Army apps competition sparks soldiers' ingenuity
Internal contest yields 53 new applications in 75 days
- By Amber Corrin
- May 25, 2010
Less than three months ago, the Army challenged its military and civilian personnel to create mobile and Web applications that benefit soldiers. As of May 15, 53 applications proposals had been submitted through the Army’s Forge.mil collaborative environment, Army officials said.
Some 141 participants registered for Apps for Army as teams or individuals for the application development contest, part of a governmentwide effort to engage broader audiences in the contribution of new ideas.
Army refines program to spur app development
The Apps for Army program, which is the Army’s first internal application development challenge and one of the first for the federal government, aims to foster agile development and rapid deployment of technologies for soldiers in combat.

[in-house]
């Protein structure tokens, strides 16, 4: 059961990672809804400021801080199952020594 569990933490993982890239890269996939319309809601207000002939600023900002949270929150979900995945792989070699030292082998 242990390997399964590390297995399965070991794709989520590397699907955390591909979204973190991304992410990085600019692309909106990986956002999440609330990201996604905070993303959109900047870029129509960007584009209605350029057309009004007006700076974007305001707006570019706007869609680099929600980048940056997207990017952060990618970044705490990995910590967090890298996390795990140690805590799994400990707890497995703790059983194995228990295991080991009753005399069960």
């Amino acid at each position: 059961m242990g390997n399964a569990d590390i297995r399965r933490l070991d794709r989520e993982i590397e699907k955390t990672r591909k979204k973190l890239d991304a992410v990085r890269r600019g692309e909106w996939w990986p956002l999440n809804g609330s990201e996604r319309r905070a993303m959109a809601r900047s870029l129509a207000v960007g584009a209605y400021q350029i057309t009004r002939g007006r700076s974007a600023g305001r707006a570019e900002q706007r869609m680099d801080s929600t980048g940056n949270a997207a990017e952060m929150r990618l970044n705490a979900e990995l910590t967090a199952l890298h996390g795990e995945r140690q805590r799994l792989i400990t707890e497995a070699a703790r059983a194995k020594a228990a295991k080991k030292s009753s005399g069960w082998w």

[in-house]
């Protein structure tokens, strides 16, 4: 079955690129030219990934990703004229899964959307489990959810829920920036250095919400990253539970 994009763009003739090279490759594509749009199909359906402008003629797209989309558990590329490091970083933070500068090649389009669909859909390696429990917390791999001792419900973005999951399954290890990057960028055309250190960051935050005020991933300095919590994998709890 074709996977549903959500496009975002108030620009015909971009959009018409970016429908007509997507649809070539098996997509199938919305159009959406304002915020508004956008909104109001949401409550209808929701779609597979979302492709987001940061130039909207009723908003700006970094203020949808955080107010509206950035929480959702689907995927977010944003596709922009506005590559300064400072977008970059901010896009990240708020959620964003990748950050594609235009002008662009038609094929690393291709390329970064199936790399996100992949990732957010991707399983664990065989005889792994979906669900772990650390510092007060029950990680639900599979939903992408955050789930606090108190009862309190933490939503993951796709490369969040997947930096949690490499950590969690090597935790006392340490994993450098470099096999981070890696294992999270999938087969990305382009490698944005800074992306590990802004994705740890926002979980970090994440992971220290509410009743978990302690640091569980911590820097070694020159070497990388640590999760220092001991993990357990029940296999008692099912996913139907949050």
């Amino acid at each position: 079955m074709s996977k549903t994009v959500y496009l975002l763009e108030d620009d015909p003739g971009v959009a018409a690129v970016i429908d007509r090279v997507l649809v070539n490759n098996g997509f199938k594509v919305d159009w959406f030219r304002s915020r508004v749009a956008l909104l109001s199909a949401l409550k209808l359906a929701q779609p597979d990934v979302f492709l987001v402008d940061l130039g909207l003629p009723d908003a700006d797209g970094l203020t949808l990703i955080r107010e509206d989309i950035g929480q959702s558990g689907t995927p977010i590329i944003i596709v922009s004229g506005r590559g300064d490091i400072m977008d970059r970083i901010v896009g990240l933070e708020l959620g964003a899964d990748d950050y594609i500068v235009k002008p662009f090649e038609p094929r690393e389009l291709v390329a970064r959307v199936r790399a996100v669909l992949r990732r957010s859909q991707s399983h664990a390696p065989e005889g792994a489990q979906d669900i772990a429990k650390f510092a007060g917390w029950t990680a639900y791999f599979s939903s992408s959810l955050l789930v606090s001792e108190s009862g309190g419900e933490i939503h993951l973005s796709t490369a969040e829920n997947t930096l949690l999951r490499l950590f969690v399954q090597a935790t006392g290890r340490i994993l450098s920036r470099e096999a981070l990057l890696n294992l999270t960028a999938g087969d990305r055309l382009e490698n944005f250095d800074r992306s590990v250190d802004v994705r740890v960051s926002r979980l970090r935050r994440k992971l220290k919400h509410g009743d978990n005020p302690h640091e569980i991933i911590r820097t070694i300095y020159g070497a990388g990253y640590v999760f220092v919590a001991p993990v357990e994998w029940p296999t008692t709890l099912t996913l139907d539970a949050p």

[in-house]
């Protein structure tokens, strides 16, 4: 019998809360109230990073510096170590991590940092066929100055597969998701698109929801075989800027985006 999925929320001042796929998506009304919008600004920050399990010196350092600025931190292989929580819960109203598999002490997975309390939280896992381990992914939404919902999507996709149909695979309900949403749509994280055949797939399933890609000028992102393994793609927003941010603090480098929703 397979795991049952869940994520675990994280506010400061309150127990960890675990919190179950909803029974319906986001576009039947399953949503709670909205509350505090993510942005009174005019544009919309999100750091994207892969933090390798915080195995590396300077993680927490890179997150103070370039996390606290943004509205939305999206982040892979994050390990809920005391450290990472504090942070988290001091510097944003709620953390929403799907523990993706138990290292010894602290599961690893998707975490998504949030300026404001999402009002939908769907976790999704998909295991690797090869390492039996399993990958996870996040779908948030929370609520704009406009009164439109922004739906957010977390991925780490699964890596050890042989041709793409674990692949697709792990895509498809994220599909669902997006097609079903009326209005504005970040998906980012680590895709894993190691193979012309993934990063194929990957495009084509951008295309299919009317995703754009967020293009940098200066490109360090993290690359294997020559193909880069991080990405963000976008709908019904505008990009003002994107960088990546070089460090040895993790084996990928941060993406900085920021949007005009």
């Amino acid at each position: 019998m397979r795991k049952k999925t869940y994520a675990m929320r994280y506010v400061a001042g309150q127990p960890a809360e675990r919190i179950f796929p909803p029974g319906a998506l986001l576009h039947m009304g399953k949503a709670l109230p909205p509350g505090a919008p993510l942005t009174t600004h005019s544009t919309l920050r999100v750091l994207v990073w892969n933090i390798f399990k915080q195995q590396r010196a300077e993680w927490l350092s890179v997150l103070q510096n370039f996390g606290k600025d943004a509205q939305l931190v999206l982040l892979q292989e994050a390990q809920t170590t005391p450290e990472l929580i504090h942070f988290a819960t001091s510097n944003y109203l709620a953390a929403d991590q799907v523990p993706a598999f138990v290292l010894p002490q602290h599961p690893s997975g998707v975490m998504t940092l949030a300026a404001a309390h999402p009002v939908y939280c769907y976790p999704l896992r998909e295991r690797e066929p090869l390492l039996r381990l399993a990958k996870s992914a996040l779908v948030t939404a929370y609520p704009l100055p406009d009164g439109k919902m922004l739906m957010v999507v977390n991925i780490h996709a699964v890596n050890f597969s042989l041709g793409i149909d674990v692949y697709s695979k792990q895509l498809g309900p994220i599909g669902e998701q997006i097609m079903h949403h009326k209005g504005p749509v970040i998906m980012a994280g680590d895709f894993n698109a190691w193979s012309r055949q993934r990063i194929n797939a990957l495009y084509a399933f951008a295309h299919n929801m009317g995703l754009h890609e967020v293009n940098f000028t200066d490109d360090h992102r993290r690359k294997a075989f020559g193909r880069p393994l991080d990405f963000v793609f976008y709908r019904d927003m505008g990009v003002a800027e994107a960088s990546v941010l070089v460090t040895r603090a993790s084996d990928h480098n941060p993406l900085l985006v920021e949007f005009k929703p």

Among the submitted ideas: apps that support data collection in disaster relief situations, analyze threats in an area of operations, inventory property and provide Mess Hall options, the Army said in a May 24 release. The submissions were for various platforms, including 17 for Android, 16 for iPhone, 10 for ASP.NET, seven for the LAMP open software stack, two for Blackberry and 1 for the Army Knowledge Online portal.
With the submission portion of the challenge closed, the apps now will undergo security certification, and then will be judged on six criteria by a panel of judges from across the Army in eight categories. Winners will be announced at the Army LandWarNet conference in Tampa, Fla., in August; selected submissions will receive employee cash awards from a total cash pool of $30,000.
“Soldiers and Army civilians are creating new mobile and web applications of value for their peers—tools that enhance warfighting effectiveness and business productivity today,” Lt. Gen. Jeff Sorenson, Army chief information officer/G-6, said in a written statement. “And, we’re rewarding their innovation with recognition and cash.”
Amber Corrin is a former staff writer for FCW and Defense Systems.